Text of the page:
History

Airmail navigation concrete arrow

Scattered across American deserts, plains, sometimes fields, sometimes in the middle of nowhere: giant arrows made from concrete. The mysterious arrow signs were kind of forgotten for some time, but recently explorers rekindled their for discovering more and more of the arrows all over the United States.

Mousetrap with a gun

Ever since humans transitioned from hunter-gatherer society to agriculture, they had to learn to overcome food storage issues. Mold, fermentation or pests could destroy one’s grain. Lack of solutions sometimes resulted in famine. Civilization came up with many ideas for fighting rodents considered as pests: house mice, rats and others. Cats were domesticated over 9,000 years ago, and archeological findings suggest that they were used for pest control in Egypt

A pound coin floating in mercury

Mercury is a chemical element. It is a metal, but has peculiar physical properties. It’s one of few metals that is liquid in standard temperature and pressure (imagine normal room temperature conditions). Mercury is commonly known as quicksilver. Other than its cool sounding name (almost like a superhero, Captain Quicksilver), and interesting physical properties, mercury and most of its compounds are toxic. Mercury poisoning can be a result of vapors

Holodomor memorial statue

Europe enjoyed a long period of prosperity between 11th and 13th centuries. European population grew from 56.4 million in year 1000 to 78.7 million in year 1300. The idyll (if anything in medieval times was an idyll) ended abruptly between years 1314 and 1315. Many regions of Europe reported prolonged periods of rain in 1314. It rained most of the time in summer and autumn of 1314 in Great Britain.

Castle Eltz

Burg Eltz is a medieval castle located in Mosel river valley in Germany. It has not only been owned by the same family (named Eltz, duh) for over 860 years, but has also remained largely intact since its completion. 33 generations of various branches of Eltz family have lived in the castle, and still live today. The 80-room castle has enough space for multiple families living there comfortably at the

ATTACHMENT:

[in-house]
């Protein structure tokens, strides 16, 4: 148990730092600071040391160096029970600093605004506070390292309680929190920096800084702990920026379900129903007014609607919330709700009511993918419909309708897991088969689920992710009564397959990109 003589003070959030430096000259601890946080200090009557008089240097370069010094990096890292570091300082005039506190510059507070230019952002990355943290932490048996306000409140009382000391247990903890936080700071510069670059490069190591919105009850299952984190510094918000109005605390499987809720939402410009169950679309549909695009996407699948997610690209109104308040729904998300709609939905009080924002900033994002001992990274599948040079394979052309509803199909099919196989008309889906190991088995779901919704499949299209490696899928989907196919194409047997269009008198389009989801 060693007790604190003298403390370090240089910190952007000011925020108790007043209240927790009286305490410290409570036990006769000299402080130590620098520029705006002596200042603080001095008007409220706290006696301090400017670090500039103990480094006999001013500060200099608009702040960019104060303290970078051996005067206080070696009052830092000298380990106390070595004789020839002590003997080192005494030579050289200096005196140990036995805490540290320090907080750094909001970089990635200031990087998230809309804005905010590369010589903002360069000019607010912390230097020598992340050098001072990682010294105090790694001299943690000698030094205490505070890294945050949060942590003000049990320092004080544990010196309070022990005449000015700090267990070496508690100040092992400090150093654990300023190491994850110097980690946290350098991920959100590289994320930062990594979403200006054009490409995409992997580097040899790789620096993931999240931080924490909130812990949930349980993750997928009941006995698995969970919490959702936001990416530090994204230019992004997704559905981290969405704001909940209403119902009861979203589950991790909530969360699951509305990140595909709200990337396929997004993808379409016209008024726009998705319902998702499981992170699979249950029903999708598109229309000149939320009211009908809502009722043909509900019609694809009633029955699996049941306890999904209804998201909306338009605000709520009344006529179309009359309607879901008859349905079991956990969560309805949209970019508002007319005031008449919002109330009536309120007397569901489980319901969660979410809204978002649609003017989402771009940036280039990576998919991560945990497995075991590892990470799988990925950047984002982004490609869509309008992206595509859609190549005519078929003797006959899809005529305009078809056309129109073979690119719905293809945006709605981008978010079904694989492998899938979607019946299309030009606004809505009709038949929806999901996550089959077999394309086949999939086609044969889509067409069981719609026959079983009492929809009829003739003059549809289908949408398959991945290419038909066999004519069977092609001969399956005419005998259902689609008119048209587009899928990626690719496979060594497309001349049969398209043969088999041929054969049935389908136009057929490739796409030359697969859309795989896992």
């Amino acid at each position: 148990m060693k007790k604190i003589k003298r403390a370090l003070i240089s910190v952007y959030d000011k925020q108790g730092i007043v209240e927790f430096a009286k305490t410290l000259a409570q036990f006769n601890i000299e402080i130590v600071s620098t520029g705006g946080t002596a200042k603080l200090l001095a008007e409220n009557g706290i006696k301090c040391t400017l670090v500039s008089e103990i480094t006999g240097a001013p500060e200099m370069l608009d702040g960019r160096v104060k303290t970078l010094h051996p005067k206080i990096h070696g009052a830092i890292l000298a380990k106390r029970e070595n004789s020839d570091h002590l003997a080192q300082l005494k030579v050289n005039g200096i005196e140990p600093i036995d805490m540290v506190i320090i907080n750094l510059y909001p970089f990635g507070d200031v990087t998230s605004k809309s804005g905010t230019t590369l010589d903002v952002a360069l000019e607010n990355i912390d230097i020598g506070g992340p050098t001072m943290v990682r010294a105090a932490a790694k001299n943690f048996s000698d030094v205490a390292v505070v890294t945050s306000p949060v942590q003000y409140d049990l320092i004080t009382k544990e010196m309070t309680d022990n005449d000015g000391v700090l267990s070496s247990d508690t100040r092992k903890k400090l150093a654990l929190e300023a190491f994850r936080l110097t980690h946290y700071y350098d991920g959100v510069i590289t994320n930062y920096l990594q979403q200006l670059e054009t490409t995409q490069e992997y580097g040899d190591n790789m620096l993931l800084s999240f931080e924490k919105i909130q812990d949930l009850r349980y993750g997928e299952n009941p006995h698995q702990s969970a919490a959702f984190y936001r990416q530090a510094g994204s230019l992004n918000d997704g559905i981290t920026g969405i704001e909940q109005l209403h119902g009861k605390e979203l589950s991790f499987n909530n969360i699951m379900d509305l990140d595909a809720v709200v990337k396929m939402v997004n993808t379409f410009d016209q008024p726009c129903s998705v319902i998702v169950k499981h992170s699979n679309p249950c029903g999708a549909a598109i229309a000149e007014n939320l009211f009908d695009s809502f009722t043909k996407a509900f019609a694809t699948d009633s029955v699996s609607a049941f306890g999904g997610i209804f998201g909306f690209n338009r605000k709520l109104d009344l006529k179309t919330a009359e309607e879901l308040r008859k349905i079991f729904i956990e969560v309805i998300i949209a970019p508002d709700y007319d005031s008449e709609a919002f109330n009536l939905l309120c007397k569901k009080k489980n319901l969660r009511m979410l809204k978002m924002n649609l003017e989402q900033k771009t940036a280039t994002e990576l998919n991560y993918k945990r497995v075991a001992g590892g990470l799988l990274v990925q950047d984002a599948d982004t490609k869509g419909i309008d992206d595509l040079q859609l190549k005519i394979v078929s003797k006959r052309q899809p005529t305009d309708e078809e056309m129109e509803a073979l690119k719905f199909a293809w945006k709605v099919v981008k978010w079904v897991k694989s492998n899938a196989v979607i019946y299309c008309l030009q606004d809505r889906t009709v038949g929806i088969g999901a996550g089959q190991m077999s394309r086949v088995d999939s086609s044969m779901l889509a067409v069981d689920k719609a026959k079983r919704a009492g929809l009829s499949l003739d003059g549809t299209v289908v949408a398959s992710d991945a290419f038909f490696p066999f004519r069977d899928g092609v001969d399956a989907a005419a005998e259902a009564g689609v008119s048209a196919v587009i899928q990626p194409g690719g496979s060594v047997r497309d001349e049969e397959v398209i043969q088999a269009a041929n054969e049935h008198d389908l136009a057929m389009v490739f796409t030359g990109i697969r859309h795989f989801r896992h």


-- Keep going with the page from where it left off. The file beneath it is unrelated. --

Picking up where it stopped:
Isaac Newton's apple tree

Back in year 1666 Isaac Newton had to return to his family home from Cambridge University. The University had been closed due to the Great Plague of London which had killed estimated 100,000 people. In Woolsthorpe Manor, which was also his birthplace, Sir Isaac Newton performed multiple experiments with light and optics. He also relaxed in the garden, where he observed a falling apple, and started wondering why everything fell

Ogre eating children in Switzerland

The Kindlifresserbrunnen (Swiss German for Child Eater Fountain) is a fountain in the Old Town of Bern, Switzerland. The monument depicts a seemingly angry man (or perhaps an ogre) biting off a baby’s head, with a bag of terrified babies waiting for their turn to be eaten.

Mount Mihara volcano

In 1933 a 21-year-old Kiyoko Matsumoto fell in love with fellow Jissen Women’s University student, Masako Tomita. Same sex relationships were a taboo in Japanese culture at the time. Matsumoto decided to end her life by jumping into the crater of active volcano, Mount Mihara on the Japanese fishing island of Izu ƌshima.

Auschwitz shoes

As of 2019, there are at least 19 countries where denying that Holocaust happened is a crime: Austria, Belgium, the Czech Republic, France, Germany, Greece, Hungary, Italy, Israel, Liechtenstein, Latvia, Lithuania, Luxembourg, Poland, Portugal, Romania, Russia, Slovakia and Switzerland.